Are you a trader?

SGT_LogoThe term “trader” has infused where I work for quite a while. In 2000, my boss Brian Mosley founded the RightNow Campaign to help 20s and 30s connect to opportunities here and abroad to put their faith into action. The mission of RightNow is simple: To help our generation trade in the pursuit of the American Dream for a world that desperately needs Christ.

Every year, we put on the Rightnow Conference and it’s coming up in less than two weeks. This year’s theme is The Mission of the Church Matters. The line up includes pastors and authors Donald Miller, Francis Chan, Mark Batterson, Kay Warren, Matt Chandler, George Barna, and more.

I’ll be working at the conference, scribbling away on my note pad to prepare to write the curriculum for our upcoming RightNow Leadership Kit we’re producing. I absolutely cannot wait to soak in what these guys have to say.

Bluefish TV, the RightNow conference, and our new site SmallGroupTrader.com all stand under the umbrella of the RightNow Campaign’s mission of trading in the pursuit of the American Dream. Every thing we produce is to help others put their faith into action.

So that’s a little background info you may or may not have wanted! Now that leads me to expound a little more on Small Group Trader.

Our name was originally called Small Group Exchange but we decided to narrow our focus more to the idea of being a trader because Small groups aren’t an end to themselves- we’re calling small groups to battle against the “me-centered” way of thinking (that we all struggle with at times) by trading it in for the the missional call of Jesus – to care for the homeless, minister to the sick, and share Christ’s love with our neighbors.

I’m super excited about this change as it gives us a more clarified mission to strive for as a ministry, calling others to live out Jesus’ command. A nice home, car, clothes, savings account, etc. are good things that God wants me to enjoy, but it’s the pursuit and striving for them that I have to question. I have to constantly ask myself: Am I living for the dream or pursuing what really matters for eternity?

As the Content Editor for Small Group Trader, I can’t wait to see where this site goes and how small groups across the country will be impacted by this mission. If you’re a small group leader, small groups or community pastor, have thoughts you want to share on leadership, or have been impacted at all by being in a small group, let me know.

Step out and share your story. Be an encouragement to others who are trying to fulfill God’s mission for their lives.

You can email me at editor [at] smallgrouptrader [dot] [com]

How are you being a trader with your time, talents, and treasures? Are you willing to give up the pursuit of the American Dream for a world that desperately needs Christ?

Why all human life is precious

3878374083_406d9a0872Recently, I was stopped at a green stoplight. Two policemen were blocking me from going through the light because of a homeless man off to the side of the road.

The police got out of their cars to approach the man. I had a feeling they might jerk him around or in anger, ask him what in the world he was doing.

But none of that happened. They spoke a few words. He listened. He spoke a few words. They were patient to hear him. Then they gently turned him around and put plastic cuffs around his wrists, and signaled me to go ahead.

Sitting comfortably in my car with a place to go home to, I thought about how much God loves that homeless guy. No matter where he had been or what he had done, God made him in his image and wants a relationship with him.

All human life is precious to God because he created us in his image to bring glory to him, whether we choose to acknowledge it or not- All human life that’s yet to be born, all life that is breathing right now on earth, all human life with disorders, disabilities, mental problems, diseases, brokenness, life that might appear useless… All of it matters to God and it should matter to us.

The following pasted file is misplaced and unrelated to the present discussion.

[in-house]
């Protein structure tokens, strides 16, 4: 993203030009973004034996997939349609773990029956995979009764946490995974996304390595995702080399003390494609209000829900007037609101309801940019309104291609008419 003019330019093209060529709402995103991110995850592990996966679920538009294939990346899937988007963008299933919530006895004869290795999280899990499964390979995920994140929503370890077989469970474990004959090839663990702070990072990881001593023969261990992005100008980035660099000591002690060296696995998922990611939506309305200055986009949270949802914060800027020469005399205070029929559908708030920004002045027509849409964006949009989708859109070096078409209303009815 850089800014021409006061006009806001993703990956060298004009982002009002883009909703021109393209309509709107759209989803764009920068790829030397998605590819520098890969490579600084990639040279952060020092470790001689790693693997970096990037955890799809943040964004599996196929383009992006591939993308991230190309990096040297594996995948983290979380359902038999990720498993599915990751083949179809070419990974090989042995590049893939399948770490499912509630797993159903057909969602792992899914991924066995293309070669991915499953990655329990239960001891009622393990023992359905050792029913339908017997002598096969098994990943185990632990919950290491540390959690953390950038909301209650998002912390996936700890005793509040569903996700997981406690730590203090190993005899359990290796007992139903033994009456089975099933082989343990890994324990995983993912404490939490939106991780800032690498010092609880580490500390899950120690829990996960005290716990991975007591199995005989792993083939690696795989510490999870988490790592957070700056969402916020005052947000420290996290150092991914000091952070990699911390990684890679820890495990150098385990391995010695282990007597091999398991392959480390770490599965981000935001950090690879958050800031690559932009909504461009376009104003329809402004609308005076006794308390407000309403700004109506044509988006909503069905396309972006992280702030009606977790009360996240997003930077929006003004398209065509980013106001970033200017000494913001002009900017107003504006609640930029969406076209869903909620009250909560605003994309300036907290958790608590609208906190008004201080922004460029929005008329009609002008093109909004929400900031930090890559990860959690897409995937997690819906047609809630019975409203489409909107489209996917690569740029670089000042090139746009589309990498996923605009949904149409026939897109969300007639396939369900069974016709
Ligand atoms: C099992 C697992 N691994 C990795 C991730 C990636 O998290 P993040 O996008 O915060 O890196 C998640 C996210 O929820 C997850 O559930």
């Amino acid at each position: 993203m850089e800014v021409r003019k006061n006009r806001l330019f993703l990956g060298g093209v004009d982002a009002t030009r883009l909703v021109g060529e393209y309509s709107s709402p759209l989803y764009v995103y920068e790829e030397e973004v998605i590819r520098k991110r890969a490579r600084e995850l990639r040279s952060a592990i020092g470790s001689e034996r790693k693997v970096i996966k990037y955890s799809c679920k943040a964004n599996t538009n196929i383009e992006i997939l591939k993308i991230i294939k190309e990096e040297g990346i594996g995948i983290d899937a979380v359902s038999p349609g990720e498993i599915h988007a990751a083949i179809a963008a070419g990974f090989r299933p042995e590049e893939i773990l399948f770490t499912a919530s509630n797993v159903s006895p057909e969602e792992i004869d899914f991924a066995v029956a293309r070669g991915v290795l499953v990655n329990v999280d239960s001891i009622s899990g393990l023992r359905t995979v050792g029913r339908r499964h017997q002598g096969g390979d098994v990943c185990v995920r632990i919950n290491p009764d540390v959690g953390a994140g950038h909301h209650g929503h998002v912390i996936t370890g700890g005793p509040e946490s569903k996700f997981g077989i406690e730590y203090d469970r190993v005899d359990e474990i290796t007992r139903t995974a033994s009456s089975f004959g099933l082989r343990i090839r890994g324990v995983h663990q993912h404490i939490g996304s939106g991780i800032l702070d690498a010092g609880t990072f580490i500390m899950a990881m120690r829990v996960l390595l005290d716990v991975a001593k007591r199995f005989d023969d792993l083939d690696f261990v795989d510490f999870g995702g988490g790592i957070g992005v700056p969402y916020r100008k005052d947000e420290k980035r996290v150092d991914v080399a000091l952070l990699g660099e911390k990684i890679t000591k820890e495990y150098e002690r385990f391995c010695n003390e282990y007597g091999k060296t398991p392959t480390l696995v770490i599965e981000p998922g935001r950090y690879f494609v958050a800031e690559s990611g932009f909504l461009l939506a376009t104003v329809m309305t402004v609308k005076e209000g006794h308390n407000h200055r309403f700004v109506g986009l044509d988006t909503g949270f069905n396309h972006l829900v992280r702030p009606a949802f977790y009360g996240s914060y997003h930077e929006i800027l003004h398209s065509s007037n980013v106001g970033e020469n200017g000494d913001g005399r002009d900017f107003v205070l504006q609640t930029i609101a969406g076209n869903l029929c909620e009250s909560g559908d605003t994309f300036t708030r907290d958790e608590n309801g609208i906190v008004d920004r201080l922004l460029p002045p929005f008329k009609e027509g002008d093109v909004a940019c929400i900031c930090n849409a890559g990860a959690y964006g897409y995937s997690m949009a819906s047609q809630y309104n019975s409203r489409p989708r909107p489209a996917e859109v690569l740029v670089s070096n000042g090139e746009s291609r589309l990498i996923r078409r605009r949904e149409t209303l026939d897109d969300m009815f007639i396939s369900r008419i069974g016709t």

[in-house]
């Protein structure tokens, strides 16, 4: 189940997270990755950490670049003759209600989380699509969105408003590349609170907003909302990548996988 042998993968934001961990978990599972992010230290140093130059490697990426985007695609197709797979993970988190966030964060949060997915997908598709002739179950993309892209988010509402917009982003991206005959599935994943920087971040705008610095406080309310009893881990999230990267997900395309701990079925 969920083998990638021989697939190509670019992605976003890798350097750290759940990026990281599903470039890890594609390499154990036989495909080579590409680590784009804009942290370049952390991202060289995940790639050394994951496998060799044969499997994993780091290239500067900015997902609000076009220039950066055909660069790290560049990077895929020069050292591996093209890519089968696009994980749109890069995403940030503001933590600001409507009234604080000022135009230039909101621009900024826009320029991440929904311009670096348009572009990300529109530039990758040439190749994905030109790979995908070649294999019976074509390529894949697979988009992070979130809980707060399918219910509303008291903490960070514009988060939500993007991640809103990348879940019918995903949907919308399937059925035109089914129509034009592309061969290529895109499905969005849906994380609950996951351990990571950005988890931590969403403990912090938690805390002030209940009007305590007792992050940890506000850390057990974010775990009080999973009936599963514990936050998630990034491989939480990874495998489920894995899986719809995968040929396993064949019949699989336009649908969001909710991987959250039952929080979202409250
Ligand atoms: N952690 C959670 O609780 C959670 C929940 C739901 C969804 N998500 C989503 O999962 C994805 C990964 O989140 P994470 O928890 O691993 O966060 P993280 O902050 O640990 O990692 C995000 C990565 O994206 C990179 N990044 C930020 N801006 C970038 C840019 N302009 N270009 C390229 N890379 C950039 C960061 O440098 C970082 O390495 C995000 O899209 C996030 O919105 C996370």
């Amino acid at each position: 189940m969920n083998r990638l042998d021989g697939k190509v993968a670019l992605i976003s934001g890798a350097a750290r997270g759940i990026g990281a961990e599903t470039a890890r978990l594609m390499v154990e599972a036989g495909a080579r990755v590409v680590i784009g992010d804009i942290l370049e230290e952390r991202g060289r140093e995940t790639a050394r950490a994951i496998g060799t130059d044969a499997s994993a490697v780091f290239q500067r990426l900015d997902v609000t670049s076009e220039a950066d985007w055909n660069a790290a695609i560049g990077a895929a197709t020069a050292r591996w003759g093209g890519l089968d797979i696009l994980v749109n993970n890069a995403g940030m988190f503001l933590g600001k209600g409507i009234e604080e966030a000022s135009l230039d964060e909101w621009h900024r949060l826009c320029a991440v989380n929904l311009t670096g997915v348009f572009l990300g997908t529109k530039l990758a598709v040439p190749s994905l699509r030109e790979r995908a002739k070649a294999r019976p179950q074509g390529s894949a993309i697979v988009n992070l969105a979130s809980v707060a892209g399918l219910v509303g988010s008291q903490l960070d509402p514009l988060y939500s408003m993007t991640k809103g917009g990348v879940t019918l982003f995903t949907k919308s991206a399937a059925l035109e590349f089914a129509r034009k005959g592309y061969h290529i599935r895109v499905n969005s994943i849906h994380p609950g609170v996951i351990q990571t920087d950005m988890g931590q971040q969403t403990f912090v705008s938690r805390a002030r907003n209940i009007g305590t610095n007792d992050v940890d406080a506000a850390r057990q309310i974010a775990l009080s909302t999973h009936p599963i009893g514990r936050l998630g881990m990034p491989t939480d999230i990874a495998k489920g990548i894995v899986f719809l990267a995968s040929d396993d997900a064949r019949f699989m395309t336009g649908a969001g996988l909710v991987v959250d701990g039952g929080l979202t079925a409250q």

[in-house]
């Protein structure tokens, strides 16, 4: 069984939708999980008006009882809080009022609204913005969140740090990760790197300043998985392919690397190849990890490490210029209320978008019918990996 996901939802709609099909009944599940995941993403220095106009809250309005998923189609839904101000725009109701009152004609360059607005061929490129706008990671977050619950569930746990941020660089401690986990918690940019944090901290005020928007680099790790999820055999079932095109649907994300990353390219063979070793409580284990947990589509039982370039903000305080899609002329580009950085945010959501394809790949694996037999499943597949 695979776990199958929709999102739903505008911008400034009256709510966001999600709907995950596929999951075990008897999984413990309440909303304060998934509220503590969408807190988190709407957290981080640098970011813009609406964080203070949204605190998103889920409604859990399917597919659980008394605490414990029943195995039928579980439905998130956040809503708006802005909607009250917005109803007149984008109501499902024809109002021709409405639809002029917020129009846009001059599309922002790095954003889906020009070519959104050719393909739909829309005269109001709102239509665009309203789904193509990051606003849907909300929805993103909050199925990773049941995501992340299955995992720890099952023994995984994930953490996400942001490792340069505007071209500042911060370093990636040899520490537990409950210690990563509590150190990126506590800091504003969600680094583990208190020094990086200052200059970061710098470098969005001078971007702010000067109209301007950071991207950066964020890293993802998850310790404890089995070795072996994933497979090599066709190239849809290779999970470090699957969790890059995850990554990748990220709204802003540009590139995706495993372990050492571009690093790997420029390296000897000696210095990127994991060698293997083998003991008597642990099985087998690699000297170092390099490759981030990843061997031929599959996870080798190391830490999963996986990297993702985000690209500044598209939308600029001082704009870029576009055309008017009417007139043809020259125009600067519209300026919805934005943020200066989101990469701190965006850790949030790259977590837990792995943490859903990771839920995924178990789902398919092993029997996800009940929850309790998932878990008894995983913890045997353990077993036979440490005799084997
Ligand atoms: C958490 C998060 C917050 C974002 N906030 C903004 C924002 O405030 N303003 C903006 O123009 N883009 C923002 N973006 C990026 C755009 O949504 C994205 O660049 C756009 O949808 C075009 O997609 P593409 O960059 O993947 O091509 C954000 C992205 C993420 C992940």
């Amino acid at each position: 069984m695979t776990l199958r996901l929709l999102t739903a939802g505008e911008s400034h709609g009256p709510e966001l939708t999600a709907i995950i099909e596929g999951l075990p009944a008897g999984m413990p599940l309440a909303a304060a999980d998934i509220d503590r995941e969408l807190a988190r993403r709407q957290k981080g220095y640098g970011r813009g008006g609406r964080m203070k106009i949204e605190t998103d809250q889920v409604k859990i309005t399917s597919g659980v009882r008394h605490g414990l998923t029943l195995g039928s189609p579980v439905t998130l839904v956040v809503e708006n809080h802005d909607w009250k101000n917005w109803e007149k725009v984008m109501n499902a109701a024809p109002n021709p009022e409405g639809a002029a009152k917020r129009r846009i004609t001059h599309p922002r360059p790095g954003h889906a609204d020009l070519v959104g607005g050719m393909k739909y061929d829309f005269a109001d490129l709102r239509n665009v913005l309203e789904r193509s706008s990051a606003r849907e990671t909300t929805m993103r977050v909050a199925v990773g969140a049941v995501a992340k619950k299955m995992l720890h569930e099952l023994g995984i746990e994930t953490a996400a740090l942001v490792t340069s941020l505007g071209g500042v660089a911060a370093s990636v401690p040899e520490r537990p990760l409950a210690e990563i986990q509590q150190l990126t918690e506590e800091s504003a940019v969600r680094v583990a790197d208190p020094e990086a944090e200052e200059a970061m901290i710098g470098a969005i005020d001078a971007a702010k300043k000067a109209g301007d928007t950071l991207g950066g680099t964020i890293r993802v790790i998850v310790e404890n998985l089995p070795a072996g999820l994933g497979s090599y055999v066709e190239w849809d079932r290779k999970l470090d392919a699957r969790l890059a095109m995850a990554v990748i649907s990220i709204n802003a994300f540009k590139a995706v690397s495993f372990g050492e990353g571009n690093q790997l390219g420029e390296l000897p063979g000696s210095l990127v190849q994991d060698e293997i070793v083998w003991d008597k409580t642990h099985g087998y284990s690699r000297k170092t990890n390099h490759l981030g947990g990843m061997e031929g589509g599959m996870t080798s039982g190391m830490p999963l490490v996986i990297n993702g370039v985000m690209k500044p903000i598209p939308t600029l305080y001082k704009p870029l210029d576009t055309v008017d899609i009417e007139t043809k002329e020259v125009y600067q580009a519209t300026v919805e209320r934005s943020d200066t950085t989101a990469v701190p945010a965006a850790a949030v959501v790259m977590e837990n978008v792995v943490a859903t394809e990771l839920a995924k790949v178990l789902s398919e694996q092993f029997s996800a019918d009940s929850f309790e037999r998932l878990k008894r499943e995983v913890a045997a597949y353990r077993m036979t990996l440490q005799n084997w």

My heart is beginning to change when it comes to the homeless people I see on the streets of Dallas every day. While I’m not always able to meet their needs physically, especially as a young woman by myself, I think one of the issues in my heart is whether I have love and compassion for them. Do I realize they were created in the image of God? And that God is deeply concerned for them as he is for every person’s life?

I’m really thankful I was stopped at a green light that day.


Everything is God’s

10723_656785265458_55713931_38099891_4013055_nAre you like me, and sometimes forget that you don’t own anything?

I forget sometimes that everything I have is on loan and that God is the one who has given me good health, a beautiful family, genuine friendships, an apartment decked out with stuff, a car, his Word, the privilege of living in America, and the ability to use my gifts and talents every day.

It’s easy to be self-focused and think that I have what I own because of my own hands and abilities.

But God says that all I have is from his hand. James 1:17 says that Every good and perfect gift is from above, coming down from the Father of the heavenly lights, who does not change like shifting shadows.

Yesterday, I played with my son on the floor for an hour. I watched him carefully place his toys and various objects in the trash can. He would then look at me. One by one, he played this game by himself. He was serious and focused. I laughed over and over because it was so cute. I loved watching his expressions and movements as he learned a little bit more about life.

And it occurred to me once again, that his little life is a gift that I must continually give back to God…

Have you thought about Self-Publishing?

1067843_29644623Well, I’m at the very very beginning stages (that means everything is in my head and not on paper) of writing a book proposal- the treasured manuscript that’s required to “sell” yourself and sell your book idea to an agent/editor. Cause you know, publishers have to make money off what you write. It’s how the world goes around. And as always, it’s a competitive market.

I follow several blogs but the only person whose blog posts get sent directly to my email via google reader is CEO of Thomas Nelson, Michael Hyatt. He consistently has great posts on publishing, leadership, and other great thoughts.

Well on Tuesday he announced that Westbow press, a division of Thomas Nelson will be offering quality self-publishing services (this is a really big deal). Here’s what they say: